Are We Stuck in a Dental Crisis?

More than one million people are unable to find an NHS dentist in England, leading to a growing tooth decay crisis, according to new statistics released by the British Dental Association. Patients are being left to suffer toothache, without access to the dental care that they need – and the BDA warns it’s only going to get worse.

Three out of five dentists in England have said they will reduce their NHS work, or stop altogether, over the next five years, worsening the problem. Release earlier this year, the results of the NHS GP Patient Survey revealed around 1.03 million people don’t have an NHS dentist.

They haven’t been able to make an appointment in the past 12 months, despite Britain’s high sugar consumption leading to more patients requiring tooth extractions. In particular, young children’s teeth are suffering, with the amount of decay rocketing by 50% in the past two years.

Dentist

© Parilov / Adobe Stock

 

Why is dental health important?

Looking after our teeth is of vital importance if we hope to keep them for our entire adult life. Good oral and dental health can help prevent tooth decay, bad breath and gum disease. People who don’t brush and floss regularly will find a build-up of plaque along their gum-line, which creates an environment where bacteria can accumulate in the space between the teeth and gums. This can lead to a gum infection called gingivitis, which if isn’t treated can turn into a more serious gum disease known as periodontitis.

Any form of gum disease that is left untreated can lead to tooth loss. Statistics show that more than one million people aged between 16 and 44 have false teeth today. Although dentures look more natural than they did in the past, the most common reason for wearing them is tooth loss as a result of dental disease.

 

What has happened to the NHS?

When the National Health Service was launched on 5th July 1948, the publicly funded health care system was aimed at providing free treatment for everyone, regardless of their circumstances. All dental care used to be available on the National Health, which wasn’t a chargeable service at all, but rather an entitlement.

According to the document, NHS Choices, any treatment which your dentist believes necessary should be available on the NHS. This means all treatment to keep your teeth, mouth and gums healthy should be available at an affordable price. Although NHS dental treatment is no longer free, it is still cheaper than private dentistry.

However, in recent years, an increasing number of NHS dentists have also begun offering additional services for payment, combining NHS and private dentistry. A dentist can refuse to provide NHS treatment if he or she chooses, offering to perform the same treatment privately instead.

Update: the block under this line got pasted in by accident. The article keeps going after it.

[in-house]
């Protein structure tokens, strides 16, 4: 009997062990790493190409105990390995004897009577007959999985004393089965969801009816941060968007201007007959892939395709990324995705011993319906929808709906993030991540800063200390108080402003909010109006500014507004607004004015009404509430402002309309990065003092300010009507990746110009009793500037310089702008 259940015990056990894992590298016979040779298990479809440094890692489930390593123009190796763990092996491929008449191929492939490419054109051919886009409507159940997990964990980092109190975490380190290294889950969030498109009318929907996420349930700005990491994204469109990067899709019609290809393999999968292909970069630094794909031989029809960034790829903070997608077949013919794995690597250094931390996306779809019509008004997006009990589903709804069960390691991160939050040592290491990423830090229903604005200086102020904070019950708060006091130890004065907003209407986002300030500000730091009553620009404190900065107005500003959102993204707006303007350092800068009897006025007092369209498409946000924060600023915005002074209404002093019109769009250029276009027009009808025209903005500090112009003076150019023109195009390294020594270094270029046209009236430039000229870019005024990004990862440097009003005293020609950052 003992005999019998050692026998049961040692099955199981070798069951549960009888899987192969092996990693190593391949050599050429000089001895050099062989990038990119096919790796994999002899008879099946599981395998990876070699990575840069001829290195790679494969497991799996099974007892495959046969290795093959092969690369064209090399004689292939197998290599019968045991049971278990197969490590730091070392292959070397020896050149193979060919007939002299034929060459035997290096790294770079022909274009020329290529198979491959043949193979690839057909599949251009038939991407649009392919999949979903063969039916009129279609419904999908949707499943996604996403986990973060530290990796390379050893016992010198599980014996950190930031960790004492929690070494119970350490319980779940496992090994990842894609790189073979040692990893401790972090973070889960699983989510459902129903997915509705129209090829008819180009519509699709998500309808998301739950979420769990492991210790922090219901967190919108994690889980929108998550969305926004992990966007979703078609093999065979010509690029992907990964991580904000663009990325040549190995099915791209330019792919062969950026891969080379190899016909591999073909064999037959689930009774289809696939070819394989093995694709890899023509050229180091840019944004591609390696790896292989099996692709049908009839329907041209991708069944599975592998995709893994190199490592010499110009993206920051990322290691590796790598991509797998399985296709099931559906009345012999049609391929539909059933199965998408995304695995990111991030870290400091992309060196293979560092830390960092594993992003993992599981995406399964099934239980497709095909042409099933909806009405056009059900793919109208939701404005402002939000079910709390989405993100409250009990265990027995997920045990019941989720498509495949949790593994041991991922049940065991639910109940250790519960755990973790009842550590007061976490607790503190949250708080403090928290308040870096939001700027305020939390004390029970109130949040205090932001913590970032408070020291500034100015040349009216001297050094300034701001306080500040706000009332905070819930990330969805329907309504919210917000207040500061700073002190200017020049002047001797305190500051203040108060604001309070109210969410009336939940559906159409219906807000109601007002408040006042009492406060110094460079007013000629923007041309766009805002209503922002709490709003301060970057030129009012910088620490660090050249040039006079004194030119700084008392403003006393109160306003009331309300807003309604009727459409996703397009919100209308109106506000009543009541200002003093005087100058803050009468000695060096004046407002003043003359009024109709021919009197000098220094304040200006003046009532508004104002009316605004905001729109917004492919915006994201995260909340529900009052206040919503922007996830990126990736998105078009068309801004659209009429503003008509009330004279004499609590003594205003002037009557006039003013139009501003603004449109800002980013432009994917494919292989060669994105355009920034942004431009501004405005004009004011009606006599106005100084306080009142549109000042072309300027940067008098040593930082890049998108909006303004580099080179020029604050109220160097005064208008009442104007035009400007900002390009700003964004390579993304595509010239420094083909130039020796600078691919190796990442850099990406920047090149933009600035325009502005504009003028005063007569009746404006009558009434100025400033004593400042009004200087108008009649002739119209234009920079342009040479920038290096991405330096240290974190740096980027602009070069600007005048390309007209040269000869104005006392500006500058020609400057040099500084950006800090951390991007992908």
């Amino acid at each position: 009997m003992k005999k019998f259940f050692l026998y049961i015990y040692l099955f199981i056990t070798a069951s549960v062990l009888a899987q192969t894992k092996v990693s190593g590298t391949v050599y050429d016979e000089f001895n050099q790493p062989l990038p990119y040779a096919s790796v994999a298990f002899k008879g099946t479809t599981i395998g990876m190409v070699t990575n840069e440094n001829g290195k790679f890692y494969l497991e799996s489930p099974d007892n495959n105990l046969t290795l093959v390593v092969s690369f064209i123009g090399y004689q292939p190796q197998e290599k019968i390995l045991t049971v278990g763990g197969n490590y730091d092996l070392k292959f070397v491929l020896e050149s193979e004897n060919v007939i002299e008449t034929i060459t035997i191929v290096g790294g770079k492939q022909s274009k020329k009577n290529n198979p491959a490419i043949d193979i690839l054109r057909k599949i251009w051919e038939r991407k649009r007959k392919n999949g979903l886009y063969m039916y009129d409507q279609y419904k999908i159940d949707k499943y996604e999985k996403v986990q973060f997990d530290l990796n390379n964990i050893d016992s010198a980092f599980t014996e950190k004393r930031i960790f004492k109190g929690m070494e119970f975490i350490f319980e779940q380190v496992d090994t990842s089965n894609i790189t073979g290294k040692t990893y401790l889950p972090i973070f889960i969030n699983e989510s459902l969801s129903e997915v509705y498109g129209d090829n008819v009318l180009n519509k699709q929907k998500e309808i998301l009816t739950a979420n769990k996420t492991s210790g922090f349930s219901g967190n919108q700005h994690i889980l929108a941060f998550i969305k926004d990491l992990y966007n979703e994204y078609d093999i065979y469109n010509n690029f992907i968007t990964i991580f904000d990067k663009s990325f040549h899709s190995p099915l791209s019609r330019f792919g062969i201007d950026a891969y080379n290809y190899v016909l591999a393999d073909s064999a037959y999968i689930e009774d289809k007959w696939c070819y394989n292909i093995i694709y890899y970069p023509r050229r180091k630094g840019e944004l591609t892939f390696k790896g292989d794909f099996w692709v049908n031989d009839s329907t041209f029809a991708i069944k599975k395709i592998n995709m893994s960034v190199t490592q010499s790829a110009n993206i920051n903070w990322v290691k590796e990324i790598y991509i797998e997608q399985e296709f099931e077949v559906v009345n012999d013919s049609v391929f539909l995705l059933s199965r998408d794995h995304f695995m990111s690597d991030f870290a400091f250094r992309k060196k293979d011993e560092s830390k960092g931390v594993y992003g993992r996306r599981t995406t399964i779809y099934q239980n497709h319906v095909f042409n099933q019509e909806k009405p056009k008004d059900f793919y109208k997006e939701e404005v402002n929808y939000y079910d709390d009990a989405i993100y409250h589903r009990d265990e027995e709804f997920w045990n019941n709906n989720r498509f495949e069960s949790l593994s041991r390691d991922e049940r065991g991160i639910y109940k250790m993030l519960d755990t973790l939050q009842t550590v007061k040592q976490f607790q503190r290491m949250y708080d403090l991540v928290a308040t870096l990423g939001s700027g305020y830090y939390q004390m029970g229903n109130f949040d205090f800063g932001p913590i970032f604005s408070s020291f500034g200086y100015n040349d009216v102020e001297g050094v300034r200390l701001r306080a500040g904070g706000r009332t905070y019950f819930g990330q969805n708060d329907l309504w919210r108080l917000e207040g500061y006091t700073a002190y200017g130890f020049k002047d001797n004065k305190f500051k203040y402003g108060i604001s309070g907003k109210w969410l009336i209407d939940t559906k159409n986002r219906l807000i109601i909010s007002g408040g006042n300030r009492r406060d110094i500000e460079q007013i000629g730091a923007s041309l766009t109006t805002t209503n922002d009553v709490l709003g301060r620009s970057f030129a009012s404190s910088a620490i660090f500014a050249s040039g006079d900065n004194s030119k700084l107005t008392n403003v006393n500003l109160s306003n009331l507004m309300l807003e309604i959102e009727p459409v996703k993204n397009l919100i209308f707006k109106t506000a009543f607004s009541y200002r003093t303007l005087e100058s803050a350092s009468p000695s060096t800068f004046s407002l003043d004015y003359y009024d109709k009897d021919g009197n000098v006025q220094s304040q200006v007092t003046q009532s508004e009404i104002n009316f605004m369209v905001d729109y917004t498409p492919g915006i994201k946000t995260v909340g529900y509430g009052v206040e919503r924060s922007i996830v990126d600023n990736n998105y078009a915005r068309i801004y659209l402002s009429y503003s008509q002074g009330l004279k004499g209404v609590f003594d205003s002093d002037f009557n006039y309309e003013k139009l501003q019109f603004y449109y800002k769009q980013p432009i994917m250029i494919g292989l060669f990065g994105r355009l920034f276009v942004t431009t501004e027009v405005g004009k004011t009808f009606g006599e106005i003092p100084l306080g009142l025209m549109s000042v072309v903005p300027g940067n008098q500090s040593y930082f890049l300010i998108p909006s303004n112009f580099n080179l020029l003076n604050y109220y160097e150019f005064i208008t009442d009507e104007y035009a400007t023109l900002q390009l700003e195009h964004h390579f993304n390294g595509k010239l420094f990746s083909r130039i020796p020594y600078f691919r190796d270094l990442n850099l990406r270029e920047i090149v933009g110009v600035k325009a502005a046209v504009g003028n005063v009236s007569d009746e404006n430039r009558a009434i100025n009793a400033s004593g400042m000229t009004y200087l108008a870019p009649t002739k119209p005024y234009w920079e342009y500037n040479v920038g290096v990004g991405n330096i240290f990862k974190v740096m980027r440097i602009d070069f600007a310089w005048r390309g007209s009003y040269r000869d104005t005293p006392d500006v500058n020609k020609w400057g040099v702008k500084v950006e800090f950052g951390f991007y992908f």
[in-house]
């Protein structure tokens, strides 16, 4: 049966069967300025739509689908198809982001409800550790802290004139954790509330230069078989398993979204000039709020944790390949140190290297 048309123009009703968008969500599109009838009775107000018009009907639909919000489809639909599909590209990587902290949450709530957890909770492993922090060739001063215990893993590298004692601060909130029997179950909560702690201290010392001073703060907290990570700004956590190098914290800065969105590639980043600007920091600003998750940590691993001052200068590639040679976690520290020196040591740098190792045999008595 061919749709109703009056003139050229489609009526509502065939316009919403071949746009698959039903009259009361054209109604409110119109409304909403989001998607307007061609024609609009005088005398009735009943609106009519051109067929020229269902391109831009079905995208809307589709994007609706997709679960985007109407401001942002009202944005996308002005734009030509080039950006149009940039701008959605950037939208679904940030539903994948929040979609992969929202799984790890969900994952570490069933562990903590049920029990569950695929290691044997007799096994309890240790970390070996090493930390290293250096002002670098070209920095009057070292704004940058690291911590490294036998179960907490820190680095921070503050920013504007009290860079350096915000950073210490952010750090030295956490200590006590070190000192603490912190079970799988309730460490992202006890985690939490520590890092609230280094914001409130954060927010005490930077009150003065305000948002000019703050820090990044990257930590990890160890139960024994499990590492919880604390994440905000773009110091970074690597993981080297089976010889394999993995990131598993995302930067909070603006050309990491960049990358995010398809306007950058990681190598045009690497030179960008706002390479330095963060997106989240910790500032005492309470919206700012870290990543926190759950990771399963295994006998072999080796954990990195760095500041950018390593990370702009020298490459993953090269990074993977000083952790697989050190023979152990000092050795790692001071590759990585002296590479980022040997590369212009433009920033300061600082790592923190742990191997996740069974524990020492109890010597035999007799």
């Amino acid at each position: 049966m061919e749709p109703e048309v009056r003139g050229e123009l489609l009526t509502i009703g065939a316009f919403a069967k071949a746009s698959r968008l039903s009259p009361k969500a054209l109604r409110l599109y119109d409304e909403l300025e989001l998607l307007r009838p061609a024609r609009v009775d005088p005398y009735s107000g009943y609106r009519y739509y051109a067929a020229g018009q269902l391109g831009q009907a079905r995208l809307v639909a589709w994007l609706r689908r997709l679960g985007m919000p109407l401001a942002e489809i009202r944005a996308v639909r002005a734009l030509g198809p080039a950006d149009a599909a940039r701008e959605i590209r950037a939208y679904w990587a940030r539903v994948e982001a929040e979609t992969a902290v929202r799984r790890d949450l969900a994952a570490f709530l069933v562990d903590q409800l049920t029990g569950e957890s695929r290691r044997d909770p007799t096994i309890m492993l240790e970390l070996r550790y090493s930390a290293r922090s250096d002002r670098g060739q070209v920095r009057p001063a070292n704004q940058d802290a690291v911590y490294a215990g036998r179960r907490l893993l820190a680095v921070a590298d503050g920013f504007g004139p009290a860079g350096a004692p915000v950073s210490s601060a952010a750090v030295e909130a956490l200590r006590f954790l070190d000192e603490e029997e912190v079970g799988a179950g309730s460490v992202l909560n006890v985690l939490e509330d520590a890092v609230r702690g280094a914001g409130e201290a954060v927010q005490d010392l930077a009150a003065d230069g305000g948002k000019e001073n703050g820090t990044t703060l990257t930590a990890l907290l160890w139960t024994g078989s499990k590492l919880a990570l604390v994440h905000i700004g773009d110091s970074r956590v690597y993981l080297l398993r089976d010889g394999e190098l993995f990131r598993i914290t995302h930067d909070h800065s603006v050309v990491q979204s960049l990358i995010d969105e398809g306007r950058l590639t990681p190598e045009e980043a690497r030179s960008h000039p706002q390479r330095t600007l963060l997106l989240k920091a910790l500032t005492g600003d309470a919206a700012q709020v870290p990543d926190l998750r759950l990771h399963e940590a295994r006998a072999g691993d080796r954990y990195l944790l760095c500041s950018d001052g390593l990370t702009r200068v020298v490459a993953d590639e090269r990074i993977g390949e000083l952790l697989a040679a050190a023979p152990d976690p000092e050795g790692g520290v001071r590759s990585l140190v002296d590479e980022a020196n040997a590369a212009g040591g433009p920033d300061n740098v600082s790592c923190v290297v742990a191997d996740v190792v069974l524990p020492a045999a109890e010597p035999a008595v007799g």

In the 21st century, the media is continually publishing horror stories about a shortage of NHS dentists. A lack of emergency dentistry is also cited as a big problem. It has led to overcrowded A&E departments, as more people are seeking urgent dental treatment at their local hospital.

Around 380,000 patients approach GPs’ surgeries every year with dental problems, but they aren’t equipped to deal with dental treatments. For many people, private treatment is much too expensive. This has led to backlogs of patients on NHS dental waiting lists.

Prices vary for private treatment, but as an example, a small tooth filling carried out privately costs around £75, while a scale and polish is £45. On the NHS, comparable treatments cost £56 and £20 respectively.

However, the £56 pays for a number of Band 2 treatments, rather than just one filling. It includes numerous fillings, root canal work and extractions, all for the one price. Pulling out one tooth at a private practice can cost around £100.

 

Which areas are worst-hit?

Access issues exist everywhere in England, but some areas are worse than others. In Cornwall, for example, 14,000 people have been unable to register with an NHS dentist and have to wait an average of around 18 months for a routine appointment. Other areas with particularly long waiting times include Lincolnshire, Norfolk, West Yorkshire and Derbyshire, according to NHS statistics.

The British Dental Association has demanded better public information should be made available on where to seek treatment for dental problems.

What are your dental treatment experiences? Are you registered with an NHS dentist, or are you one of the unlucky ones who have been unable to find one?

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